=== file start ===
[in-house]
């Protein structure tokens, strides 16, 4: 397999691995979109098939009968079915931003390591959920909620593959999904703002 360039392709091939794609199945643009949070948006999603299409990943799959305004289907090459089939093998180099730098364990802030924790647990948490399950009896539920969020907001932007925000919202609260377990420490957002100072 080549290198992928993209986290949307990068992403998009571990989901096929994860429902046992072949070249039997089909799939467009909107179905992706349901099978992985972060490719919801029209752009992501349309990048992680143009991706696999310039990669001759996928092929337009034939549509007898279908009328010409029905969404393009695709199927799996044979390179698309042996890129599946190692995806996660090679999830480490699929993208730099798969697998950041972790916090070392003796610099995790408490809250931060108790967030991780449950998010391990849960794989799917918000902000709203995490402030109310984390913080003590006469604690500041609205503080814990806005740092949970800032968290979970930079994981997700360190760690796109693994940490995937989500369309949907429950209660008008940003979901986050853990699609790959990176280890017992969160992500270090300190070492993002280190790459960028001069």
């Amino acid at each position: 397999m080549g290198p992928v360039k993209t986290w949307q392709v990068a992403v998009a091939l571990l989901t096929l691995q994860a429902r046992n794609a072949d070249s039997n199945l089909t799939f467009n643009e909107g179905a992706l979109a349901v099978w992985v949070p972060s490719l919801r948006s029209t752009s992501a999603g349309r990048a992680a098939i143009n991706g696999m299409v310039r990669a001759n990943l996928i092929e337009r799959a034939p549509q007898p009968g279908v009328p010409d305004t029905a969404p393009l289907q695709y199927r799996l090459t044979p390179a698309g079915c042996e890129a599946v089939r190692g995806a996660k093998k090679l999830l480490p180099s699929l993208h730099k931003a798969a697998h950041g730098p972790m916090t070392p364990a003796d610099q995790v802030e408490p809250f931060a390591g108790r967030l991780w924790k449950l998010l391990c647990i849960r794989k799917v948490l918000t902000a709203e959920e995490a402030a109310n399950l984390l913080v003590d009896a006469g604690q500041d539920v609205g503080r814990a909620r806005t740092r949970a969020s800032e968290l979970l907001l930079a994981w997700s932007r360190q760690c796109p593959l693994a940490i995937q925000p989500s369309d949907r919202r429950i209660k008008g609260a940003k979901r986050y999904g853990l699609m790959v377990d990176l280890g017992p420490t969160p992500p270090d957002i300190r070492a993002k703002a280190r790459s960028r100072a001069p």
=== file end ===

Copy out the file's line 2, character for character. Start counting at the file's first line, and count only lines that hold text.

């Protein structure tokens, strides 16, 4: 397999691995979109098939009968079915931003390591959920909620593959999904703002 360039392709091939794609199945643009949070948006999603299409990943799959305004289907090459089939093998180099730098364990802030924790647990948490399950009896539920969020907001932007925000919202609260377990420490957002100072 080549290198992928993209986290949307990068992403998009571990989901096929994860429902046992072949070249039997089909799939467009909107179905992706349901099978992985972060490719919801029209752009992501349309990048992680143009991706696999310039990669001759996928092929337009034939549509007898279908009328010409029905969404393009695709199927799996044979390179698309042996890129599946190692995806996660090679999830480490699929993208730099798969697998950041972790916090070392003796610099995790408490809250931060108790967030991780449950998010391990849960794989799917918000902000709203995490402030109310984390913080003590006469604690500041609205503080814990806005740092949970800032968290979970930079994981997700360190760690796109693994940490995937989500369309949907429950209660008008940003979901986050853990699609790959990176280890017992969160992500270090300190070492993002280190790459960028001069």